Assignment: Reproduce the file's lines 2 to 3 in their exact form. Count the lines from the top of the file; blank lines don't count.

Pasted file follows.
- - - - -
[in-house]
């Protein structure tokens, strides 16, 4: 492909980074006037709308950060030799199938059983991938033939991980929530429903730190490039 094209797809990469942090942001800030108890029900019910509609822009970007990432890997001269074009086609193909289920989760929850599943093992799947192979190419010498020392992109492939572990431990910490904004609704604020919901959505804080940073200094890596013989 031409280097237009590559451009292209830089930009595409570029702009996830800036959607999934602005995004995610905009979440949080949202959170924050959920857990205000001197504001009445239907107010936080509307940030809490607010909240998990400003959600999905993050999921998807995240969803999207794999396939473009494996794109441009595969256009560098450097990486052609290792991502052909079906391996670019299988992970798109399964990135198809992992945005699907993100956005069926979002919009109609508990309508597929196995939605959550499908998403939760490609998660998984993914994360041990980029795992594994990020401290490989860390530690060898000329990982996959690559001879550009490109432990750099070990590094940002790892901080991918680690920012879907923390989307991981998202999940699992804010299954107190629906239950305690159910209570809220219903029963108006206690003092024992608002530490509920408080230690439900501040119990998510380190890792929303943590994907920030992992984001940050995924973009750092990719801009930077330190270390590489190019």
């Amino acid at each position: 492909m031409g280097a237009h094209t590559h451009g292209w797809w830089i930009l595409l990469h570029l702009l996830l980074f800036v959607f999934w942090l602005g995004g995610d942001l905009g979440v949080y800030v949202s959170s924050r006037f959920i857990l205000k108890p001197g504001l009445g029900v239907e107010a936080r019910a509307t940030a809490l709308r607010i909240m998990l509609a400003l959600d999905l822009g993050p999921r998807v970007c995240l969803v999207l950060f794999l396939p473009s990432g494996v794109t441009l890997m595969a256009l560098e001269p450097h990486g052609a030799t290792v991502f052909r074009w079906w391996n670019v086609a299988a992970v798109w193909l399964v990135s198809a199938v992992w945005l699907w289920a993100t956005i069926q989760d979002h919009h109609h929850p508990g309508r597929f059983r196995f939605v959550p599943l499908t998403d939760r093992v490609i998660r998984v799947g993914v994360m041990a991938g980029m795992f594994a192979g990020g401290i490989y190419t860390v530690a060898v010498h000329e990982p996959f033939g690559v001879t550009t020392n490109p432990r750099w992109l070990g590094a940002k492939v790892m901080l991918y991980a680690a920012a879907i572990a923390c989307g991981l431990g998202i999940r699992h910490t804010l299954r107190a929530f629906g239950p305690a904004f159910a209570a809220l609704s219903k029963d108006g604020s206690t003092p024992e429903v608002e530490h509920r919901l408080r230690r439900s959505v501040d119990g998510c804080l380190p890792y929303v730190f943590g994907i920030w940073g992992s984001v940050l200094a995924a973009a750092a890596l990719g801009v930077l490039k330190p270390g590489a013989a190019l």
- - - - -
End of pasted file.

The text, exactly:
């Protein structure tokens, strides 16, 4: 492909980074006037709308950060030799199938059983991938033939991980929530429903730190490039 094209797809990469942090942001800030108890029900019910509609822009970007990432890997001269074009086609193909289920989760929850599943093992799947192979190419010498020392992109492939572990431990910490904004609704604020919901959505804080940073200094890596013989 031409280097237009590559451009292209830089930009595409570029702009996830800036959607999934602005995004995610905009979440949080949202959170924050959920857990205000001197504001009445239907107010936080509307940030809490607010909240998990400003959600999905993050999921998807995240969803999207794999396939473009494996794109441009595969256009560098450097990486052609290792991502052909079906391996670019299988992970798109399964990135198809992992945005699907993100956005069926979002919009109609508990309508597929196995939605959550499908998403939760490609998660998984993914994360041990980029795992594994990020401290490989860390530690060898000329990982996959690559001879550009490109432990750099070990590094940002790892901080991918680690920012879907923390989307991981998202999940699992804010299954107190629906239950305690159910209570809220219903029963108006206690003092024992608002530490509920408080230690439900501040119990998510380190890792929303943590994907920030992992984001940050995924973009750092990719801009930077330190270390590489190019």
């Amino acid at each position: 492909m031409g280097a237009h094209t590559h451009g292209w797809w830089i930009l595409l990469h570029l702009l996830l980074f800036v959607f999934w942090l602005g995004g995610d942001l905009g979440v949080y800030v949202s959170s924050r006037f959920i857990l205000k108890p001197g504001l009445g029900v239907e107010a936080r019910a509307t940030a809490l709308r607010i909240m998990l509609a400003l959600d999905l822009g993050p999921r998807v970007c995240l969803v999207l950060f794999l396939p473009s990432g494996v794109t441009l890997m595969a256009l560098e001269p450097h990486g052609a030799t290792v991502f052909r074009w079906w391996n670019v086609a299988a992970v798109w193909l399964v990135s198809a199938v992992w945005l699907w289920a993100t956005i069926q989760d979002h919009h109609h929850p508990g309508r597929f059983r196995f939605v959550p599943l499908t998403d939760r093992v490609i998660r998984v799947g993914v994360m041990a991938g980029m795992f594994a192979g990020g401290i490989y190419t860390v530690a060898v010498h000329e990982p996959f033939g690559v001879t550009t020392n490109p432990r750099w992109l070990g590094a940002k492939v790892m901080l991918y991980a680690a920012a879907i572990a923390c989307g991981l431990g998202i999940r699992h910490t804010l299954r107190a929530f629906g239950p305690a904004f159910a209570a809220l609704s219903k029963d108006g604020s206690t003092p024992e429903v608002e530490h509920r919901l408080r230690r439900s959505v501040d119990g998510c804080l380190p890792y929303v730190f943590g994907i920030w940073g992992s984001v940050l200094a995924a973009a750092a890596l990719g801009v930077l490039k330190p270390g590489a013989a190019l």